From a single free teaspoon offer in 1931 sprung one of the longest-running mail-order promotions in America, helping millions stock up on quality housewares. In its seventh decade, the Betty Crocker catalog represents a recognition program that offers quality merchandise at below-retail sale prices. Those who redeem the Betty Crocker catalog points found on more than 200 General Mills products are eligible for these discounts. Today more than two billion General Mills packages carry redeemable points.
The aim of the point-redemption program is not so much to sell merchandise as to reward repeat buyers of General Mills products for their loyalty. The company is committed to delivering merchandise in a timely manner. In most cases, customers receive their items in just two weeks.
To stay ahead in the mail order business, a company must be competitive in terms of quality, service and timeliness. Jodi Cochlin and Cherie Handberg, systems and operations planners for Betty Crocker General Mills Direct Marketing, are responsible for managing all systems operations including inventory, purchasing and payables. Cochlin and Handberg aim to increase order processing efficiency and reduce costs.
Swamped With Catalog Orders
Betty Crocker Direct Marketing typically receives in excess of 500,000 catalog orders annually. Some come in by telephone, but the bulk of the business is done by mail. Customers generally send in the redemption points they've clipped from General Mills products in order to receive merchandise discounts. Betty Crocker services about 25,000 orders each month and doubles that amount during the holiday season. From September through January, the company brings in a number of temporary workers to handle this increased volume.
Outsourced And Out-Of-Pocket
Catalog orders are mailed to Betty Crocker Direct Marketing where teams traditionally pre-processed, opened and sorted the mail. Additional teams were hired at peak times to help sort the increased influx of orders. Data entry was outsourced to a third party. Orders were keyed online to the mainframe and edit checks were performed overnight.
The data file was then routed back to Betty Crocker. If a discrepancy were found, data entry personnel had to first find the hard copy of the questionable order. They then made corrections and reentered the order. Credit card orders were sent to an automated credit validation/approval system. If the credit card were rejected, the order was manually deleted and reprocessed.
"The system was manageable because it was outsourced," says Cochlin. Handberg added, "But we wanted to grow the business without growing our staff and incurring the extra expense." They spent about four to five years investigating technology that would allow them to take over the process. Their main goals were to:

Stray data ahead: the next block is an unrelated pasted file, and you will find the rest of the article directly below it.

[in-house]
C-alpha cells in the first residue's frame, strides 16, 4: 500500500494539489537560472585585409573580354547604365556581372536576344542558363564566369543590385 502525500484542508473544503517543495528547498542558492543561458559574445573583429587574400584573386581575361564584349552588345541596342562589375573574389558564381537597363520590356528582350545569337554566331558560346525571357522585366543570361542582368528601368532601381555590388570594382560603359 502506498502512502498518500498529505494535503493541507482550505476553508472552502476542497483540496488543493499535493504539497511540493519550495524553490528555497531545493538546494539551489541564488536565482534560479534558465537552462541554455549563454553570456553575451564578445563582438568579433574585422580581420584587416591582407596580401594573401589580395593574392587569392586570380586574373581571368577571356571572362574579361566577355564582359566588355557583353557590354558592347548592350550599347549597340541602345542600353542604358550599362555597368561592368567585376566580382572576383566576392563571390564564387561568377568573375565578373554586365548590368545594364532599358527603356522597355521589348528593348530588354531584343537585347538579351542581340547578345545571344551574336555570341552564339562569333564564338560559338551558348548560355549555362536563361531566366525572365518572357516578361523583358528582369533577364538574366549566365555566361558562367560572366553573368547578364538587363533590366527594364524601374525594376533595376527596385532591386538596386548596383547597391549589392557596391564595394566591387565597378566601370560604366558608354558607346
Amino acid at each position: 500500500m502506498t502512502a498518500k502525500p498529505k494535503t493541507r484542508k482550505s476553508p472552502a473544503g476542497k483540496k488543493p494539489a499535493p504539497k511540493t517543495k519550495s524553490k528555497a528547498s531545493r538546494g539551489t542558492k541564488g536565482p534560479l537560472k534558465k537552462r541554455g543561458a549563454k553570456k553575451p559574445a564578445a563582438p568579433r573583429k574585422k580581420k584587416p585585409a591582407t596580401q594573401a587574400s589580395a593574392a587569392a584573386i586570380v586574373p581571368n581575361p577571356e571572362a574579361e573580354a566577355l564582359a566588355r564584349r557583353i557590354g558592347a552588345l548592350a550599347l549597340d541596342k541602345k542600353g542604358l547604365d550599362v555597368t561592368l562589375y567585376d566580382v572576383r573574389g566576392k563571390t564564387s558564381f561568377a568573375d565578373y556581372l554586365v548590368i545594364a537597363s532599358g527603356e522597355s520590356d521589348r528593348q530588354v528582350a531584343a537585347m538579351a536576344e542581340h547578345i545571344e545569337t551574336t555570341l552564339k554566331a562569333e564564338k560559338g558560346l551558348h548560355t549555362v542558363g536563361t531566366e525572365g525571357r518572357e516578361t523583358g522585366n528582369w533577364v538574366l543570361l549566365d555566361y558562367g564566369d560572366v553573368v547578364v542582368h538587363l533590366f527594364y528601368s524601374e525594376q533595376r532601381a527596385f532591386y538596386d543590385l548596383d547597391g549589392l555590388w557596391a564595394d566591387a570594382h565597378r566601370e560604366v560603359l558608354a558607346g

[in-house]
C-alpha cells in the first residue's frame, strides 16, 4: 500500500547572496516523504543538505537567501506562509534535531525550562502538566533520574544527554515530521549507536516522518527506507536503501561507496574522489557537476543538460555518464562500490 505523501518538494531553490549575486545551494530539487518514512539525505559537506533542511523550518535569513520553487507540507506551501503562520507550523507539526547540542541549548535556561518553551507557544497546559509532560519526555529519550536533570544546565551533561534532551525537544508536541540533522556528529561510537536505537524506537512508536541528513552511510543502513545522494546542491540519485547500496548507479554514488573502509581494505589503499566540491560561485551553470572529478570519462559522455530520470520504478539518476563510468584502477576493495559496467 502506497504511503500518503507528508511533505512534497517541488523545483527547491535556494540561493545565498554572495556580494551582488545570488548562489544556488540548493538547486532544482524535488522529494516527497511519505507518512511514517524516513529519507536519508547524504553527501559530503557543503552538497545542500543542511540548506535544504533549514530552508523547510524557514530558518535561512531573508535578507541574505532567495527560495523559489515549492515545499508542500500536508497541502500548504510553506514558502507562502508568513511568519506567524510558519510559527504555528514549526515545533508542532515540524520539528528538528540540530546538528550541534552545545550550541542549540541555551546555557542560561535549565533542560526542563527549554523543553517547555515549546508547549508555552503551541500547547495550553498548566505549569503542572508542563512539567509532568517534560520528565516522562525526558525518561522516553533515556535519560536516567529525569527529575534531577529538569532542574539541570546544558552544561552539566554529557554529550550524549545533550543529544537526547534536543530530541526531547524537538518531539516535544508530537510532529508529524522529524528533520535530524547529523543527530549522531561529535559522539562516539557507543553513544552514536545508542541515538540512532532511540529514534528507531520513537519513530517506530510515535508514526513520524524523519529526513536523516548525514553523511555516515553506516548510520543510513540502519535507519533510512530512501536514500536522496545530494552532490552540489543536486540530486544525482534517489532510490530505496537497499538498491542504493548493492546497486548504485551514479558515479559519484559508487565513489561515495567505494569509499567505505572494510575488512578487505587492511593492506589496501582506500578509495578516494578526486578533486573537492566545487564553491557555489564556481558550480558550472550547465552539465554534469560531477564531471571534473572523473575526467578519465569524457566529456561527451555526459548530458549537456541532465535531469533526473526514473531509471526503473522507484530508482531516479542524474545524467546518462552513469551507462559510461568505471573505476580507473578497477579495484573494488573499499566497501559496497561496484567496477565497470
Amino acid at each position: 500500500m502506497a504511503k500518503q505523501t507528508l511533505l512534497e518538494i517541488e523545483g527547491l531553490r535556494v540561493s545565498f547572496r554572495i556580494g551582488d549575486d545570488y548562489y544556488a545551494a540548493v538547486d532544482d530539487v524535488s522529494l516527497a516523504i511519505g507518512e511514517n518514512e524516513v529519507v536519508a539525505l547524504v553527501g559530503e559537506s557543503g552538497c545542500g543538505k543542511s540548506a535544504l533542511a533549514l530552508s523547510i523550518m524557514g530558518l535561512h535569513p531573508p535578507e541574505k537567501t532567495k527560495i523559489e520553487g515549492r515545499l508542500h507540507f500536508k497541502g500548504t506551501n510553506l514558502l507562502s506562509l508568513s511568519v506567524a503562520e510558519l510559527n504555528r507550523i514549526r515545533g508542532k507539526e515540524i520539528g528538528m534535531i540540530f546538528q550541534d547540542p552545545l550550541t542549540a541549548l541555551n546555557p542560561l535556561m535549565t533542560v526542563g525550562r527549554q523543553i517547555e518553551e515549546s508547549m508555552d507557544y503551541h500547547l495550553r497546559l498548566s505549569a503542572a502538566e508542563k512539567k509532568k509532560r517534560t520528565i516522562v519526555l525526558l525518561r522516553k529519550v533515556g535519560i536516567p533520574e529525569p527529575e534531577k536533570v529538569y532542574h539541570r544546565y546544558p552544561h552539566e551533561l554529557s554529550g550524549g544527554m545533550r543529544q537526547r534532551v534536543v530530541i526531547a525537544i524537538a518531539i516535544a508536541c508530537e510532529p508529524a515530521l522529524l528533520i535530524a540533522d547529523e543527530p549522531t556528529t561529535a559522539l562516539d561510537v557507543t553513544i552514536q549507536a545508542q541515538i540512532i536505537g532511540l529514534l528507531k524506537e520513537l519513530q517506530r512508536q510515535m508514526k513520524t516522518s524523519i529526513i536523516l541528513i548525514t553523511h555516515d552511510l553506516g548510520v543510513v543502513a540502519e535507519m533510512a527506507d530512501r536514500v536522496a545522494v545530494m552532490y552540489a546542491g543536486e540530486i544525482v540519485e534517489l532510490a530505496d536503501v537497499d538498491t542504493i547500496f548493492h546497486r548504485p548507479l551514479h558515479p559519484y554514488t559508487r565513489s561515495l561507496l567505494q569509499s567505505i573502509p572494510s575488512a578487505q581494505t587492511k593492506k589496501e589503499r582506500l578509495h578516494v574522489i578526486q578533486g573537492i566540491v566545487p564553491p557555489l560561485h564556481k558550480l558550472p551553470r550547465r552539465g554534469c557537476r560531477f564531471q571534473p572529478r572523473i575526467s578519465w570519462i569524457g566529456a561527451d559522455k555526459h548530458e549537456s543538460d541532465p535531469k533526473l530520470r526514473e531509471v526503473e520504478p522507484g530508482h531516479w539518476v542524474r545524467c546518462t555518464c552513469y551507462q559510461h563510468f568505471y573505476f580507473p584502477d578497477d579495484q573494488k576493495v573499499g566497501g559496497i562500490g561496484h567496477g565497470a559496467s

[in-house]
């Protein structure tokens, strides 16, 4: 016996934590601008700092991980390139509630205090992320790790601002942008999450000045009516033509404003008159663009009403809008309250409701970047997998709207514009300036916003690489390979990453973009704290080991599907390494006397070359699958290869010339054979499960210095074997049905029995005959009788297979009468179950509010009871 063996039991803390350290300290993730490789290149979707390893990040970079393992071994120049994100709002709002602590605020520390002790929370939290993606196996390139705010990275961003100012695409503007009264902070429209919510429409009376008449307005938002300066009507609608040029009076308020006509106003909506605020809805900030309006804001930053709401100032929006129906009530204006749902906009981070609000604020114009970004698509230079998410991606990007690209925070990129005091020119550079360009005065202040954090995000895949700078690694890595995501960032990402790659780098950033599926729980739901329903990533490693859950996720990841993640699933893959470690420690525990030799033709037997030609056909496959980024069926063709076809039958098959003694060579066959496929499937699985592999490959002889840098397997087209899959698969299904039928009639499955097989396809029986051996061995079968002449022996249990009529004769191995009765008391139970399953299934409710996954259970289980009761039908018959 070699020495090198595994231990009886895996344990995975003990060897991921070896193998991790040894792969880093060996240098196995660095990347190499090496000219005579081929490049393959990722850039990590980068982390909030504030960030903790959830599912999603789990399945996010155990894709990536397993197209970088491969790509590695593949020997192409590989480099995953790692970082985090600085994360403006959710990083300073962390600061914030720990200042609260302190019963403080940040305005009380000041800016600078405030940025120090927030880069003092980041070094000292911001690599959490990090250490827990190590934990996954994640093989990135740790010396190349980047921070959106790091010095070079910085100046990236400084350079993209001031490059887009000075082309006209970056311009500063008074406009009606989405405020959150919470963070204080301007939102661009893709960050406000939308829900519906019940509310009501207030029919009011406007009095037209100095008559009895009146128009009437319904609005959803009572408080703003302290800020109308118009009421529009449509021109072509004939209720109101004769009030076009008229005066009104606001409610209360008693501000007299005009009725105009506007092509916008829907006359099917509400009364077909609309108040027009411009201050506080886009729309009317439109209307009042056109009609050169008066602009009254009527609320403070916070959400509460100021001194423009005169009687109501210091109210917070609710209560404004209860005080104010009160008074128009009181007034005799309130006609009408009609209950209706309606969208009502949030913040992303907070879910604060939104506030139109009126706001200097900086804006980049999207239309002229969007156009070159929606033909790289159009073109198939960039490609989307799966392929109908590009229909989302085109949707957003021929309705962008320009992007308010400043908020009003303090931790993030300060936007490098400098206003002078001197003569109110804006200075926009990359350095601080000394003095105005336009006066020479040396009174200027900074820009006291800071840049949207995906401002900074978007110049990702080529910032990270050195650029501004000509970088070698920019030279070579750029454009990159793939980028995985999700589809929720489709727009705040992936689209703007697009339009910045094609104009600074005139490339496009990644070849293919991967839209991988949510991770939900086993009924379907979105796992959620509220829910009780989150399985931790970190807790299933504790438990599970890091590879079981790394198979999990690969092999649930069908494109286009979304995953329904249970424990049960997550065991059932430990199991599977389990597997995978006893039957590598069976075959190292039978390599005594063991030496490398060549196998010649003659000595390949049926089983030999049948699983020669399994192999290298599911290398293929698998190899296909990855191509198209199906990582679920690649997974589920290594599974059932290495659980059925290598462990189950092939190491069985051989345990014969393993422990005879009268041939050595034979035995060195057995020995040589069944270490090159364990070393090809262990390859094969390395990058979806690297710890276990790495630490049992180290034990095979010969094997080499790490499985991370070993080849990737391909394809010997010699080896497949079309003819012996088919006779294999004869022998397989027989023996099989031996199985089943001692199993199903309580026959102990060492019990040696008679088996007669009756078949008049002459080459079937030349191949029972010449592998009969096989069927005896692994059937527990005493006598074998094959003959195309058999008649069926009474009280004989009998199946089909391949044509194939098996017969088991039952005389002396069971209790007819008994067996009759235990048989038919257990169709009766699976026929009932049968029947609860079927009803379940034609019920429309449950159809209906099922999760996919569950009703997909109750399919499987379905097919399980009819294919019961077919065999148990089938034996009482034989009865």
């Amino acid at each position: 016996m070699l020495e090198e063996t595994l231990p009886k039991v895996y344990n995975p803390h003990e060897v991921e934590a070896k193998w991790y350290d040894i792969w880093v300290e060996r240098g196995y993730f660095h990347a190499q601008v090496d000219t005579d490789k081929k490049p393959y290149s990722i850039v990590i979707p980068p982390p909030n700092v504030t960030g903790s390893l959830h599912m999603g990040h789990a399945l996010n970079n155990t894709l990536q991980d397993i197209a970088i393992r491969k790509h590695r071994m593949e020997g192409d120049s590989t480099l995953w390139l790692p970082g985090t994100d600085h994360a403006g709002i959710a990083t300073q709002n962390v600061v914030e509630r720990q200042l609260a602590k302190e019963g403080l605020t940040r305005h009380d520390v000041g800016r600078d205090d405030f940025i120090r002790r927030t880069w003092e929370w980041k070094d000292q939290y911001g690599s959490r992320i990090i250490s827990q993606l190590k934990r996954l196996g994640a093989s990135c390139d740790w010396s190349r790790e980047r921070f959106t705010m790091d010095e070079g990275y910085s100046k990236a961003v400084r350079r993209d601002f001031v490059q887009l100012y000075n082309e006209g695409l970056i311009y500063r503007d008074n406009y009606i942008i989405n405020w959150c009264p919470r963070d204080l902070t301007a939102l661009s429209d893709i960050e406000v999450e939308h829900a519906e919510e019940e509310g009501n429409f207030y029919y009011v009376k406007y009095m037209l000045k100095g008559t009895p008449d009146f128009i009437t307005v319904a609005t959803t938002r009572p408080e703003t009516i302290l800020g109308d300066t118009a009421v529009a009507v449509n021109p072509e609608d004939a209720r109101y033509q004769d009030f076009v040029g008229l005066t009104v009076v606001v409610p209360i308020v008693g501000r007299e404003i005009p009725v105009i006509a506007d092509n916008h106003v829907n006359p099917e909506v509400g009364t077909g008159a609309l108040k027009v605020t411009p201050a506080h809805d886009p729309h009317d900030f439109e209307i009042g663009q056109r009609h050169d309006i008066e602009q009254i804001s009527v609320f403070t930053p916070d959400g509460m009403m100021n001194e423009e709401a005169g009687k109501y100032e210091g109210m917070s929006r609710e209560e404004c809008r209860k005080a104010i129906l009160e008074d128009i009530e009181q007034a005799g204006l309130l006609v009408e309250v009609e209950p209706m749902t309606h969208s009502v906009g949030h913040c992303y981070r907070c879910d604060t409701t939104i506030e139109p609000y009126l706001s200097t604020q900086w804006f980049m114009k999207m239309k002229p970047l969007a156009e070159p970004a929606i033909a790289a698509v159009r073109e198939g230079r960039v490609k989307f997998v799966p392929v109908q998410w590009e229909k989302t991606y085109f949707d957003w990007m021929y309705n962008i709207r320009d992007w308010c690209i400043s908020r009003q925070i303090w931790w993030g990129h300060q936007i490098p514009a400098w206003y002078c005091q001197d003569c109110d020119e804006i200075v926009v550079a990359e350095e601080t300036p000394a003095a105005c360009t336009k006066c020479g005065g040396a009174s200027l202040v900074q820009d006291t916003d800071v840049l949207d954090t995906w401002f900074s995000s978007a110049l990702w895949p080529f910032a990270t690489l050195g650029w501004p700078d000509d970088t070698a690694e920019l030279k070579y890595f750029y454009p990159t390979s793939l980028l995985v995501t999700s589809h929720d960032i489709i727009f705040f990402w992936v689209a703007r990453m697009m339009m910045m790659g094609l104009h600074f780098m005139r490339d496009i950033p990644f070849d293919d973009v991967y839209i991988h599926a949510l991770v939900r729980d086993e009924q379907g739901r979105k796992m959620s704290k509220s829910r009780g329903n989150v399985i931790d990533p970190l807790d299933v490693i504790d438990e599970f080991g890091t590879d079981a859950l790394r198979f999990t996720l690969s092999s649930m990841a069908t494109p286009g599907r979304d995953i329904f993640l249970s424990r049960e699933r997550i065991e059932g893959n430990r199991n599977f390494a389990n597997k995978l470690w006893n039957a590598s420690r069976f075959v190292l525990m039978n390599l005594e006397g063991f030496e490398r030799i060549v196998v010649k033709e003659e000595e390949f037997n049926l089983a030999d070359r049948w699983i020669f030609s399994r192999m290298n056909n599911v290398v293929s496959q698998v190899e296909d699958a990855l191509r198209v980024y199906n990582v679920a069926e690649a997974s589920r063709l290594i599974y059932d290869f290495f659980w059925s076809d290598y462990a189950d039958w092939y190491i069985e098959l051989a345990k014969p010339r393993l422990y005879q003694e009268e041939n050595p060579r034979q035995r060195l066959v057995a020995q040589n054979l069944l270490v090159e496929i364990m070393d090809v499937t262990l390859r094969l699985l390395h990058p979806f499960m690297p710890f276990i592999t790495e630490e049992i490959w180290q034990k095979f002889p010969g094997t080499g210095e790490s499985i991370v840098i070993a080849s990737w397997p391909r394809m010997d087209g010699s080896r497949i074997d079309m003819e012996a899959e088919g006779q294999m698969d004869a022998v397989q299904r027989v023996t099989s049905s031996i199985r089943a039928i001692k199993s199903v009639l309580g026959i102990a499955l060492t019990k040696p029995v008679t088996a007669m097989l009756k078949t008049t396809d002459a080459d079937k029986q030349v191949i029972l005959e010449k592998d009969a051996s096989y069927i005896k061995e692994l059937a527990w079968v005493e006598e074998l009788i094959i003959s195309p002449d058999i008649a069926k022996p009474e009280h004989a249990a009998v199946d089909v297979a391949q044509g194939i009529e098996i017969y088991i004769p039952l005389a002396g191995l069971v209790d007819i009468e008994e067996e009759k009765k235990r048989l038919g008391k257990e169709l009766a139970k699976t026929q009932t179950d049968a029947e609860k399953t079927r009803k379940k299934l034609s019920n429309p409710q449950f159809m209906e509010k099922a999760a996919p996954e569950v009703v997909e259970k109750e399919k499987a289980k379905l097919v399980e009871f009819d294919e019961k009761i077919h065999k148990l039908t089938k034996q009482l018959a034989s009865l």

- Bring the data capture process in house in order to gain added control over the process.
- Reduce time needed for data entry.
- Reduce the number of orders rejected during the validation process.
- Eliminate duplicate entries into the mainframe.
- Eliminate paper retrieval/handling.
Increasing Business Without Increasing Cost
Handberg and Cochlin were familiar with the idea of scanning orders, but their main concern was accuracy. "We needed a system that would be able to interpret the thousands of handwritten orders we receive each month," Cochlin says. "Of the systems we initially studied, none of them, in our estimation, were up to snuff."
As the technology evolved, a few competitors emerged, including Captiva Software's Intelligent Forms Processing System (IFPS). In addition to IFPS' high accuracy, Captiva Software was able to design a solution to meet the specific needs of Betty Crocker Direct Marketing. Protocols were tailored to work with the company's existing assets and procedures. The system consists of five editing stations, a processing station, a scanning station and an NT server.
Bringing The Process Home
With IFPS, teams receive the mail at 7:30 a.m. each day. They open and sort the mail which then is batched, scanned, edited and sent to the mainframe all in one day. Previously, when orders were keyed in manually, mistakes were noted the next day. Now, validation checks take place up front, resulting in cleaner orders and less time required to process. IFPS scans and recognizes customer information whether it comes in the form of inkjet printing, peel-off laser labels or hand-written orders.
Many of the manual checks are automated, including math calculations, range checks, item number validations, address validation and personalization checks. The edit operators check to make sure the total order amount matches the payment amount.
The Competitive Edge
Since the implementation of IFPS, the number of personnel required to run the system has not changed, so internal costs were not initially affected. However, Betty Crocker Direct Marketing did not have to increase staff to bring the entire process in-house. In addition, they do not anticipate having to beef up the staff with temporary help for the peak season. Their main savings are chiefly due to reductions in external costs.
Rekeying of the orders to the mainframe previously resulted in added cost of operations. Now IFPS catches errors up front in the data capture process before the order gets to the mainframe. Thus, it reduces production costs and decreases error reconciliation time. In addition, the automated system allows General Mills to process orders one to two days faster.
A Win-Win Situation
"We were pleased to find that Captiva was able to fit its system in with the components of our processing cycle that we wanted to keep," says Cochlin. "We didn't have to reinvent the wheel. We just improved it." Adds Handberg, "We've definitely seen an improvement in efficiency. We've literally cut days out of the processing cycle which means orders can be sent out even more quickly. That's a big win not only for the company but for consumers as well."